Nabunturan and films from the valley

tito-genova-valienteIT was a place far off. You sensed the distance when mountains and hills appeared so close, they felt like they were hugging the road. The name of the place where we were going—Nabunturan —to meant that, a place bounded by mountains.

That morning of the 18th of September, we flew from Manila to Davao upon the invitation of the Nabunturan Independent Film Exhibition (Nabifilmex) through its festival director, lawyer Karen Santiago-Malaki.

The festival is on its third year and is supported by the Municipal Tourism Council of Nabunturan. Arts and culture, two fields that are not usually priorities of local government units, are the central concern of the town and this festival, that brings independent films to the masses.

When we arrived that Friday, the sky was overcast and soon the rains came. The weather had been the problem of the organizers but the people, we were informed, came and stayed with their umbrellas. An open-air cinema is the main feature of the festival, with the inflatable screen enabling images in good resolutions.

We saw this interest in films, indie films and not mainstream films, by the people of Nabunturan during the awards night. The rain started to fall in the late afternoon, and we were hoping it would stop by 7  in the evening. But the rain became even stronger. We were about to give up having the awarding in the town plaza, but Karen was not keen about transferring the event to another venue. At about 8 in the evening, the rain was reduced to trickles, and we all proceeded to the plaza. Tents were hoisted near the stage and people were huddling under them. When the rain stopped, more people standing around the park joined the throng.

Honored that night were films from Calabarzon and films earlier shown in the Cinema Rehiyon held in Cebu in  August this year. One film is titled Wawa, and is directed by Anj Macalanda. The film abstracts the landscape that serves as backdrop for a boy’s journey to bring his father to his final resting place. The river, the forest and the mountains are captured by Arnel Barbarona, cinematographer, and renders the rhythm of the film. Poetic, but not sentimental, the film seems to breathe its own music, the images are measured to move from one feeling to another, each atmosphere shading the plot into an end that is not an end, but a tremor about how we humans are guided by the quiet of our heart.

Two short films from Nabifilmex took my breath away. One is called Supot and the other Tamiaw. The filmmakers are Department of Education teachers from the neighboring town of Monkayo. They are, according to Karen, products of the Sine Indie Film Workshop conducted before.

The short film Supot shows a young man doing something in a bathroom.  Whatever it was, it was not making him comfortable. The scene shows the man going out of the room to welcome the children to the classroom. He would conduct the class. But he would go to the bathroom again and fix something with his body. Finally, the camera goes down and shows what it was that gave him pain. He was fitting into a tube a plastic sheet that would collect his bodily waste. Months back, the man was knifed and this was the result. In that final scene, he grimaces and squirms. But as soon as he is able to arrange his shirt, he goes out. With a huge, warm smile on his face, he welcomes the children back to the classroom, like any regular teacher.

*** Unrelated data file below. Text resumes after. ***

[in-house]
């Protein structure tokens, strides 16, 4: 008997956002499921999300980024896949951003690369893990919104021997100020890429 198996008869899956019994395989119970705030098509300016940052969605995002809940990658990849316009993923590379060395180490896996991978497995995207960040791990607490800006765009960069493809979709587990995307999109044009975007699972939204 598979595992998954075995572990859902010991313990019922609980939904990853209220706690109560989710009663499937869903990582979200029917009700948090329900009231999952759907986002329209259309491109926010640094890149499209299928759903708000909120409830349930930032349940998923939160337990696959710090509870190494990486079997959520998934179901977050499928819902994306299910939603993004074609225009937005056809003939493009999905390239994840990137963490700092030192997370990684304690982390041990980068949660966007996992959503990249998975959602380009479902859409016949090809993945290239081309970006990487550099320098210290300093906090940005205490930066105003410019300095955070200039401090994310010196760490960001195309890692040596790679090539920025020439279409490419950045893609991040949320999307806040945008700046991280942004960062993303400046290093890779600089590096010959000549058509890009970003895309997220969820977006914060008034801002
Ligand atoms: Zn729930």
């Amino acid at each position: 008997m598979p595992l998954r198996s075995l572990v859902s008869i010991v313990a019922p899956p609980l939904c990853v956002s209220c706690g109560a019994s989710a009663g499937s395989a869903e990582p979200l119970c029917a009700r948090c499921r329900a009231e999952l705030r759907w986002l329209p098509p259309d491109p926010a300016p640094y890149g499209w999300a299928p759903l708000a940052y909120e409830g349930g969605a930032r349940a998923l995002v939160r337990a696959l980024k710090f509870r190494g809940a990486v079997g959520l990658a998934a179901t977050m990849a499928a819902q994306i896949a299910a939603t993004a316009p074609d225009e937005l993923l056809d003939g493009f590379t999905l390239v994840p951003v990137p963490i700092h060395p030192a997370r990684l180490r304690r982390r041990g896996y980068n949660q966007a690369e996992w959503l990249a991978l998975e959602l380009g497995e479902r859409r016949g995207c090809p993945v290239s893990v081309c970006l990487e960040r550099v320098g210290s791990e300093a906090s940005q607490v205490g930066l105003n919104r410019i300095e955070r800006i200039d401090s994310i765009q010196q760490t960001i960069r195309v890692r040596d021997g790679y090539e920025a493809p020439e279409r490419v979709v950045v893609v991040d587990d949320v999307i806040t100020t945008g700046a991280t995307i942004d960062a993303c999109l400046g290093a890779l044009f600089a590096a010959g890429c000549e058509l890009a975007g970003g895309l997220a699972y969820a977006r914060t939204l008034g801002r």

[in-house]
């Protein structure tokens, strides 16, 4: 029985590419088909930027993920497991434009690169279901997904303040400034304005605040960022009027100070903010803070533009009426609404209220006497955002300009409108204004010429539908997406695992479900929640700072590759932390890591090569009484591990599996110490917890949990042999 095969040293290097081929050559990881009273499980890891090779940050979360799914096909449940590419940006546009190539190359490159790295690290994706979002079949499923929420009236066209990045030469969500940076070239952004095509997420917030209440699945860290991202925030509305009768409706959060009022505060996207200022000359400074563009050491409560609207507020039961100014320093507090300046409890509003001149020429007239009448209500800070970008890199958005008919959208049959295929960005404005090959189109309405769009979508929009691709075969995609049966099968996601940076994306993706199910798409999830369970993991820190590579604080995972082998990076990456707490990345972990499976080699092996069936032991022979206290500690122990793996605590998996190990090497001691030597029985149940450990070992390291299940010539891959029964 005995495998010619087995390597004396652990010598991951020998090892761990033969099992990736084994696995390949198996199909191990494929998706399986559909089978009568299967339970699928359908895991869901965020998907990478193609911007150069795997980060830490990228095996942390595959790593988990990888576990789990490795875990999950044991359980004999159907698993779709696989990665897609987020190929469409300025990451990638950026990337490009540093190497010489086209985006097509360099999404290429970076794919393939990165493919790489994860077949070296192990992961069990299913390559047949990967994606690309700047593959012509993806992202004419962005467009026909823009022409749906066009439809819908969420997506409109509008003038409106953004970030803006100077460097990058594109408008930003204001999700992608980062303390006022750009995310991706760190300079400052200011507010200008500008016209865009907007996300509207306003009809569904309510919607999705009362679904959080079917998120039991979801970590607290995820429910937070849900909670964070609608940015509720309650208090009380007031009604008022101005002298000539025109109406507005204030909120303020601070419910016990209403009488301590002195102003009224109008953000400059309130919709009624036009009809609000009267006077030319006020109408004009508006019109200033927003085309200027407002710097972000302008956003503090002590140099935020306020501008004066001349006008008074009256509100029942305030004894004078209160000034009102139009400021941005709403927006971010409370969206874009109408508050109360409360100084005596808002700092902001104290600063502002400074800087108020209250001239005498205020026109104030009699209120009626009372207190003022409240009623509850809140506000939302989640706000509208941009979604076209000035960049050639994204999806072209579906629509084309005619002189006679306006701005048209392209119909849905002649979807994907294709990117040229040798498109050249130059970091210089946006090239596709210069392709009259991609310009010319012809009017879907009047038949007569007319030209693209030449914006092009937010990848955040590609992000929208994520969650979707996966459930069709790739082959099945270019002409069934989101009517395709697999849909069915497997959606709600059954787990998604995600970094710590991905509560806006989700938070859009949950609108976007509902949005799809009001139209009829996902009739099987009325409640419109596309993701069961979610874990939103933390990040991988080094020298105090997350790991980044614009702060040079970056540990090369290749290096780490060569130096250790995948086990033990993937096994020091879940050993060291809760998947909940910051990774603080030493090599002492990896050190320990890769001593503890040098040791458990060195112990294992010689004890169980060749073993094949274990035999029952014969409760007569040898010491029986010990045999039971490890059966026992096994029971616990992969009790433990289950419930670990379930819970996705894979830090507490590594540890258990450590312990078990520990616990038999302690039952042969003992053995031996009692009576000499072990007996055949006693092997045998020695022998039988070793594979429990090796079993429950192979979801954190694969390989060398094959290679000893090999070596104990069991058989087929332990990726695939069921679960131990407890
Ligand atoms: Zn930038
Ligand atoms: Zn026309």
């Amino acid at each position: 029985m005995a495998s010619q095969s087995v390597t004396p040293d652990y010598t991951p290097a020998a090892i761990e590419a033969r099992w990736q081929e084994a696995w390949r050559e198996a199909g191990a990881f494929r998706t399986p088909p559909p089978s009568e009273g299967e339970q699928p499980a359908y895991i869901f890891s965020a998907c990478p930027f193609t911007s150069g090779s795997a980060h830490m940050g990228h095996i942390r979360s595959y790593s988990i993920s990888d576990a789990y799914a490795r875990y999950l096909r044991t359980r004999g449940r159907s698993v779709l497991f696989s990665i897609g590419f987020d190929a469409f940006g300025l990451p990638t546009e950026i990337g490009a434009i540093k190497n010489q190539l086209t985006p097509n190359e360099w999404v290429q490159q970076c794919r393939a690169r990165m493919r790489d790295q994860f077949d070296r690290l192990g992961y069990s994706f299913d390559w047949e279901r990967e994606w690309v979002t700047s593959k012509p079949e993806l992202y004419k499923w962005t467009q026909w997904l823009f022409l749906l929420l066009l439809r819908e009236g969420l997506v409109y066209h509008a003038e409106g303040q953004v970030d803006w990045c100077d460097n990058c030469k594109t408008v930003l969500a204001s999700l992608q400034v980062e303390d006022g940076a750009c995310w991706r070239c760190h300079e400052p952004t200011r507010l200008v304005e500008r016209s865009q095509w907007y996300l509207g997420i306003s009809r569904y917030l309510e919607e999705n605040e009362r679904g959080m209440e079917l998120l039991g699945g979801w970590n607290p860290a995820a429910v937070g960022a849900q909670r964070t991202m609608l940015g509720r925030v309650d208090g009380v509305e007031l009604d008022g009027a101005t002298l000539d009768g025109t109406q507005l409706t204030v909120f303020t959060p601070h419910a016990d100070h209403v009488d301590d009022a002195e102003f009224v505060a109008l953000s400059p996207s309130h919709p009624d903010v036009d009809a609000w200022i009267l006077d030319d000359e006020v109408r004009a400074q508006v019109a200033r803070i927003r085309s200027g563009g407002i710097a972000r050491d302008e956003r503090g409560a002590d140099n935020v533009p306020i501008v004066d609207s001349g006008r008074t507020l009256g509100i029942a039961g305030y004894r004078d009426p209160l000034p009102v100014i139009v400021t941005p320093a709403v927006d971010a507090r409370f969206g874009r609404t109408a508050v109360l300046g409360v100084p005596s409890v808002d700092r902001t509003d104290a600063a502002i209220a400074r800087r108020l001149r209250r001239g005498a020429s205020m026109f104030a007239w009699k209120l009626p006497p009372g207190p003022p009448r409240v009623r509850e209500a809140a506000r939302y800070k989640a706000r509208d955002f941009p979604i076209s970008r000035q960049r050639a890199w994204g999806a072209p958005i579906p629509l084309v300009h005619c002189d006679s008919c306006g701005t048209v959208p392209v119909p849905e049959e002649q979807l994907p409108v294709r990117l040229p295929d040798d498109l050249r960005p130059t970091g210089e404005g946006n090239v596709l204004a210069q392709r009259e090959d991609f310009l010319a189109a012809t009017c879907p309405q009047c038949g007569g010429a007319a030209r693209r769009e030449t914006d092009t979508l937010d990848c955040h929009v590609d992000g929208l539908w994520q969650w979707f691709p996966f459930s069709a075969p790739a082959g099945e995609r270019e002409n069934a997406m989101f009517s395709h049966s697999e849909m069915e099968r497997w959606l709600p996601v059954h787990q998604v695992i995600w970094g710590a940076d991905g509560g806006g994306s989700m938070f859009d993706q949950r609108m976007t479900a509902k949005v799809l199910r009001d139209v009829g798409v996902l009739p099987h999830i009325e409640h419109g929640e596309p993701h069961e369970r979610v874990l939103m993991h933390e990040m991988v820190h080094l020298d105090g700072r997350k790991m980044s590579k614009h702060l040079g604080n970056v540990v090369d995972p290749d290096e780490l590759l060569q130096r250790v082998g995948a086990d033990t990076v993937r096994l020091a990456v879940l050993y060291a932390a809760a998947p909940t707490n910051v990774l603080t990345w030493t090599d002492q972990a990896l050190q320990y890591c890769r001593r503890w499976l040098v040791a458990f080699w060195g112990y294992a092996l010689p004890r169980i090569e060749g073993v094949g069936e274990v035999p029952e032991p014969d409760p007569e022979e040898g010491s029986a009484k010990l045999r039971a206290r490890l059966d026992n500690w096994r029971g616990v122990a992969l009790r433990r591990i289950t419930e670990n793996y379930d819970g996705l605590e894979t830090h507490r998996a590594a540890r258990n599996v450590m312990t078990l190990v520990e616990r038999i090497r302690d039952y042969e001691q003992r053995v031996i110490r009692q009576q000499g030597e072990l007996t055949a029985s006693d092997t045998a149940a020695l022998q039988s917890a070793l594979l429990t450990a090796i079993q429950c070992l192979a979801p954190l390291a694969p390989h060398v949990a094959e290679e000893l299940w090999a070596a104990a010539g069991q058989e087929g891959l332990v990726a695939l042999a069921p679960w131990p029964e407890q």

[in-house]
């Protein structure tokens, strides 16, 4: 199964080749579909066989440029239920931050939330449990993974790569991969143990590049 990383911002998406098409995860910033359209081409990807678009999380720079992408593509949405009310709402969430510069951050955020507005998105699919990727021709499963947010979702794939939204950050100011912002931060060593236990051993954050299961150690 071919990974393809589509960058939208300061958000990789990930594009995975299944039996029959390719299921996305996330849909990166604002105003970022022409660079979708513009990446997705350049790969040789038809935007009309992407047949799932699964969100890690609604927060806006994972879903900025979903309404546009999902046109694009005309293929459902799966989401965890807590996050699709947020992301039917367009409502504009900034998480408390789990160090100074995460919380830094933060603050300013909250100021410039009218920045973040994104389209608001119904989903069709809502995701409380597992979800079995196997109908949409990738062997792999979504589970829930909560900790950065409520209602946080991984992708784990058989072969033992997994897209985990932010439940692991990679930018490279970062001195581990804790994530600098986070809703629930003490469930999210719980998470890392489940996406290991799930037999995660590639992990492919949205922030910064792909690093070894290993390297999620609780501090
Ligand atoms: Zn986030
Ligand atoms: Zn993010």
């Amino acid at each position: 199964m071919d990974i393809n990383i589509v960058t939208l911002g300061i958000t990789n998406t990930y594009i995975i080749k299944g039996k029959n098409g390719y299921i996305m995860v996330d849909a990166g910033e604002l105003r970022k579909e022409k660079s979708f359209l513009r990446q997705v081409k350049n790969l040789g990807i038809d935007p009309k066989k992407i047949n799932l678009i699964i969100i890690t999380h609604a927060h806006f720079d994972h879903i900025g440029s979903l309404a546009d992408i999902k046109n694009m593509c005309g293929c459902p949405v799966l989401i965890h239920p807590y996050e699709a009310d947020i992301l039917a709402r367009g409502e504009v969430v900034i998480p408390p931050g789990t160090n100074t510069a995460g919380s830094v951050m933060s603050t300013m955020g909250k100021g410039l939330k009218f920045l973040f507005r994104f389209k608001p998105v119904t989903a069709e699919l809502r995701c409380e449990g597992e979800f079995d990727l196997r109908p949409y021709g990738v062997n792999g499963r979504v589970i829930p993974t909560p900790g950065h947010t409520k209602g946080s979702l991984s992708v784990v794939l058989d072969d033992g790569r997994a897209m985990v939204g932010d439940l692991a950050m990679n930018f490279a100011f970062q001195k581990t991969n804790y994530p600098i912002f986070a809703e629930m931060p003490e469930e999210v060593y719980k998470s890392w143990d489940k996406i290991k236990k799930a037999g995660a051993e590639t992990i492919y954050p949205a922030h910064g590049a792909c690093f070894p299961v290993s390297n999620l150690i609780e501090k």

The other film, Tamiaw, which, following the multiawarded filmmaker Arnel Mardoquio, means “absolute serenity,” is the story of a lumad mother and her little boy experiencing government aid. The mother goes to an automated teller machine and faces up to how the literate people will treat her. Even the tricycle driver charges her too much. The final scene shows her paying her debt to the sari-sari store owner.

Both films are winners for their candor and sincerity, which makes their politics gripping. These two films do not have the pretension of many filmmakers based in big cities. Do not call these films raw and crude; that is the bias of Western critics who always claim sophistication as benchmark for their own, while films from the periphery always owe their charms to their unfinished appearance.

There are other winners in Nabunturan. These are the people who have the mind to try other new “art” forms, like indie films. Reel and real are not dichotomized in Nabunturan. Art remains long but not exotic, because even the rain could not stop the townsmen from being film viewers. There are the other winners, the young men and women who run the event. Karen is helped by her husband, Rocky Malaki, who is a lawyer-filmmaker. Bryan Gimenez played a crucial role in the festival. Mardoquio served as mentor to many filmmakers, even as he continues to document the Mindanao that, I always say, we do not know and, perhaps, will never know.

The National Commission for Culture and the Arts provided a significant fund to enable Nabunturan to be a major film festival while remaining at the periphery and serve as the lesson for the triumph of the local.

E-mail: titovaliente@yahoo.com

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